These three panels are followed by a couple more revisions. The revisions I only have as xeroxes – lesser quality.
This image is a recreation of the extraordinary pan as seen in the first row of the storyboard posted above. It’ll enlarge to a size where you can properly see it. A couple of the objects were on secondary overlays creating a minimal multiplane effect.
Bill Peet offered great drawings in his storyboards, and I’m sure he brought a lot of inspiration to the animators.
This is an excedingly long pan (30 inches), and is almost invisible in this minimal thumbnail. Rather than break it up into shorter bits, I’m posting it as is and hope it won’t be too much of a problem for you to follow in its enlarged state. You have to click on it to see it.
The image below is a recreation of this pan from the final film done using multiple frame grabs.
There’s an excellent article about the making of Ben and Me by Wade Sampson at Jim Hill Media. It gives quite a bit of information about this odd short and is well worth reading as a companion to these boards.
- Has anyone else noted that the world has gotten meaner? Just watch one of the Republican debates for proof positive of that. Or take a look at what’s happening to the protesters of the Occupy Wall Street movement. Pepper spray anyone?
Remember the comic strip Pete the Tramp by C.D. Russell? no, it’s probably before your time. Pete was a tramp who stole pies from windows and got in trouble with the law. He was the typical hobo in comic strip form, and the strip started during the depression and lasted through 1963. I read it in color in Saturday’s NY Journal American.
Pete usually slept on park benches under newspapers and got his feet slapped by the cop. I noticed park benches this week and wanted to call attention to the way our society has handled tramps, hoboes, homeless people. In New York, they’ve made them uncomfortable.
This is the park bench I noticed.
This is the newer model. The only way you could sleep on it is if you only had a torso. They’ve put dividers there, so it makes it handy to sit and not touch the person next to you, but you couldn’t really lie down on it.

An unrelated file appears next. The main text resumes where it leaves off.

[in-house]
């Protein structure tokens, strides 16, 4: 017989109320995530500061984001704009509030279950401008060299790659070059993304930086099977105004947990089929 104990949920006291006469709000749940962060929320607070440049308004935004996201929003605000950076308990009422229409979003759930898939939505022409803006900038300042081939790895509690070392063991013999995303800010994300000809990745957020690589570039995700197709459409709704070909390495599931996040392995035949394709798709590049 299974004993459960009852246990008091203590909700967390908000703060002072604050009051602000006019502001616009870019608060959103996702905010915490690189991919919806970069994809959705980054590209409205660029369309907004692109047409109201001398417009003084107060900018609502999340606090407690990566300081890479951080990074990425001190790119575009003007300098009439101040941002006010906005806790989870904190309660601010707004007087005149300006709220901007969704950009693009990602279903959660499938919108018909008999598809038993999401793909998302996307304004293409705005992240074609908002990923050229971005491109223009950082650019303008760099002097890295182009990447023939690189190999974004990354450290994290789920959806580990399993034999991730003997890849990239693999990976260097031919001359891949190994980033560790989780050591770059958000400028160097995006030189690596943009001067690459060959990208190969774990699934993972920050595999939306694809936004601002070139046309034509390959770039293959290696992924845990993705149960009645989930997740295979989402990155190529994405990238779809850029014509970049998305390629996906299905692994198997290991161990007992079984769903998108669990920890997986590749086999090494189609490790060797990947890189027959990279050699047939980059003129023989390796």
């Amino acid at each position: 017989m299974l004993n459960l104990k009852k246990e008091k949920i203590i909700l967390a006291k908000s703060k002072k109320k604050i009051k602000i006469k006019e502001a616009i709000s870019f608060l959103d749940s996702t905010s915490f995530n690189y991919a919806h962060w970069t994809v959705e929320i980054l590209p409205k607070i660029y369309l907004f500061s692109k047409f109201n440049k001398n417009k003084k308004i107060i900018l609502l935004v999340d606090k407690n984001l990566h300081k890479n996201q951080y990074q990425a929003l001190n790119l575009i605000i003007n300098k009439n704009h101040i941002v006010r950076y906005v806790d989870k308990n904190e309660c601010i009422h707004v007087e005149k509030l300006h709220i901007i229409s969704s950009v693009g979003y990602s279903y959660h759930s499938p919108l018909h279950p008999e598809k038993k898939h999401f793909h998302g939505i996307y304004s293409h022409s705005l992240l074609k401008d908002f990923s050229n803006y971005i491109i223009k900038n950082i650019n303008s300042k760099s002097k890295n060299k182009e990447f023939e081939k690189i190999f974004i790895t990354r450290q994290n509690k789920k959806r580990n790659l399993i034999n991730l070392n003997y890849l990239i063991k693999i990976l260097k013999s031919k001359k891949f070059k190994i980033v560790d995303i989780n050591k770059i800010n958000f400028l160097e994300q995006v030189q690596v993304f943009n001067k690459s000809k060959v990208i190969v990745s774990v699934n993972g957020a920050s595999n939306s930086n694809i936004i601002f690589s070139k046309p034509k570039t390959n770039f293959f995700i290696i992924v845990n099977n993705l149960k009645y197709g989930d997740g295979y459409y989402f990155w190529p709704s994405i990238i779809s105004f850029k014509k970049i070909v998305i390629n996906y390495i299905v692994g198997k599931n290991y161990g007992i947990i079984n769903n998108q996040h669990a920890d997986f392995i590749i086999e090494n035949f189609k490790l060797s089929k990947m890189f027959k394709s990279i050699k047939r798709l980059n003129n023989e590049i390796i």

This is a repost from January 2008. The world has gotten even meaner since then.
- After I’d posted a review of Sanjay Patel‘s most recent publication, The Big Poster Book of Hindu Deities, he sent me some information about an exhibit opening in San Francisco at the Museum of Asian Art. Included in the email were a number of photos of the exhibition setting up. I’ve chosen some to post which follow below:
The banners outside the Museum
More pictures can be found on Sanjay’s site.
I’ve also found this short video piece about his work and thought I’d share it with you. It’s quite informative.
I received this note from Gene Deitch in the past week:
- . . . it seems nearly impossible to buy anything that’s not made in China or some other competitive distant land that’s taken over our jobs. I thought we had no other choice but to give gift certificates to local services, to benefit our own workers.
- But lo! The brand new December, 2011 issue of National Geographic magazine, published in Washington DC, and totally reliable for the truth, has come out with the news that chopsticks, necessary for all Asiatic food, are actually Made in USA, in Georgia, and exported to China and other far east, forkless regions!
Consider a gift parcel of this traditional American product!
- (A subscription of National Geographic itself would also be great, but not without warning of the a trap I myself have fallen into. It’s impossible to give the National Geo for a single year! Once begun you are hooked for a lifetime of renewals! The magazine is so precious, so informative, and so beautifully printed, that it’s not too discardable. We ourselves have had to move four times to progressively larger quarters, just to accom-
modate the ever growing shelf space needed since I started my subscription in 1946!)
- Bill Peckmann sent the following collection of art by the incomparable Jack Davis. Many of these pieces are from the very early career of Mr. Davis. At this point, I’ll let Bill take on the writing in his own words: